Time: May 22, 2018, All Day Location: Hesburgh Center for International Studies, 130 Hesburgh Center, Notre Dame, IN 46556 Registration
This article originally appeared at tomdispatch.com. Photo credit: US Army Flicker/Creative Commons Posted by Andrew Bacevich
This article originally appeared at the southchinamorningpost.com. Ho Chi Minh City exhibition recalls how American GIs organised
Photo: 3/16/2018 by Dan Shea of VFP VFP VN 2018 Tour, Videos by Dan Shea Not in chronological order Thomas E. Wilber at Hoa Lo Prison
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April 1 The U.S. 1st Cavalry Division (Airmobile) begins Operation Pegasus to reopen Route 9, the relief route to the besieged Marines at Khe Sanh.
April 3 Navy court-martials PO/3 Dennis Ciesielski for refusal of orders to Vietnam.
Beale AFB – Jeffrey Goldin is arrested for “not going through proper “chain of command” and any statements I make, without going through the “information office”, would result in additional charges carrying a punishment of 3 years for each statement made” after he had contacted his local newspaper to announce he was going on hunger strike to protest the war.
National draft-card turn-in. About 1,000 draft cards are turned in. In Boston, 15,000 protesters support 235 men turning in their draft cards.
April 4 Martin Luther King, Jr., is assassinated in Memphis, Tennessee exactly one year after his “Beyond Vietnam” speech.
April 4-11 Uprisings in 125 US cities in response to King’s assassination; Army reserves are called-up.
April 5 Berlin Brigade is “locked down” to protect GIs from antiwar leafletters.
April 6 President Johnson orders 5,000 Federal troops to Chicago, at the request of Lieut. Governor Samuel H. Shapiro who told him they were needed to combat an “insurrection
April 8 The siege of Khe Sanh ends with the withdrawal of NVA (OR PVAN OR VPA) troops from the area as a result of intensive American bombing and the reopening of Route 9. The U.S. command then secretly shuts down the Khe Sanh air base and withdraws the Marines. Commenting on the heroism of U.S. troops that defended Khe Sanh, President Johnson states “…they vividly demonstrated to the enemy the utter futility of his attempts to win a military victory in the South.” A North Vietnamese official labels the closing of Khe Sanh air base as America’s “gravest defeat” so far.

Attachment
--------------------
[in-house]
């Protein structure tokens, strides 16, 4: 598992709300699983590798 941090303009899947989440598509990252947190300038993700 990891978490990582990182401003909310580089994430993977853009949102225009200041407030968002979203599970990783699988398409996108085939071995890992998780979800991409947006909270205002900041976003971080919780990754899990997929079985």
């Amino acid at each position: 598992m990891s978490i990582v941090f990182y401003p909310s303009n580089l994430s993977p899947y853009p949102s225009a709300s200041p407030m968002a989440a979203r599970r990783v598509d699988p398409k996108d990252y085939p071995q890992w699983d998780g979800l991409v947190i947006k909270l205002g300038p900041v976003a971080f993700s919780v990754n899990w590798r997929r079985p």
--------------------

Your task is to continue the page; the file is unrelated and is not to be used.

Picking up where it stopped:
April 9 Fort Ord – The Military announces they will court martial Pvt. Kenneth Stolte and PFC Daniel Amick for having passed out an anti-war leaflet to their fellow GIs. The charge is ” promoting disaffection among the troops and civilian populace,” and carries a possible penalty of three years imprisonment.
April 11 Defense Secretary Clifford announces that Gen. Westmoreland’s request for 206,000 additional soldiers will not be granted.
April 17 National media films the anti-war demonstration that breaks out in Berkeley, California. The brutal reaction by the police in Berkeley is shown in Berlin and Paris, sparking reactions in those cities.
April 18 PO/3 Dennis Ciesielski is sentenced to one year at hard labor and given a bad conduct discharge for refusing to board a Vietnam-bound ship.
April 19 Fort Sill – Pvt. Andy Stapp is given undesirable discharge. See entries for June 1, July 31 and December 25, 1967.
April 23 Beale AFB – Jeffrey Beale is given an “undesirable discharge” for statements he made to the press announcing his hunger strike in opposition to the Vietnam War. See http://www.sirnosir.com/timeline/popups/gi_movement/hunger_strike.html for his statement.
April 23-30 Student demonstrators at Columbia University in NYC protest Columbia’s institutional ties to the Institute for Defense Analyses (IDA), a weapons research think-tank affiliated with the U.S. Department of Defense (as well as Columbia’s plan to construct a gymnasium in city-owned Morningside Park with limited access through a back-door for the Harlem community. The project becomes known as “Gym Crow”). Despite tensions between Black and White student demonstrators, eventually 5 campus buildings are occupied. On April 30, the NYPD violently quashes the demonstrations, with tear gas, and storm both Hamilton Hall and the Low Library. Hamilton Hall is cleared peacefully. The other buildings are cleared violently as approximately 132 students, 4 faculty members and 12 police officers are injured, while over 700 protesters are arrested. The protest attracts both considerable support and opposition both on campus and around the city. Eventually Columbia withdrew from IDA and plans for the gym were scuttled. At lest 30 of the protestors were eventually suspended. A follow-up series of actions from May 17-22 resulted in 177 more arrests and injuries to 51 students.
April 26 A million college and high school students boycott class to show opposition to the war.
April 27 An anti-war march in Chicago organized by Rennie Davis and others ends with police beating many of the marchers, a precursor to the police riots later that year at the Democratic Convention. In New York, 200,000 students refuse to attend classes as a protest against the war. GIs for Peace, Student Mobilization and and other groups mobilize tens of thousands in San Francisco.
April 30-May 3 The Battle of Dai Do or Dong ha (Đông Hà) occurs as a battalion of U.S. Marines nicknamed “the Magnificent Bastards” under the command of Lt. Col. William Weise engage an NVA (or PVAN or VPA) division along the Demilitarized Zone (DMZ). The US defines this as a victory as an invasion from the north is prevented; the NVA claims a victory, as their division is not dislodged.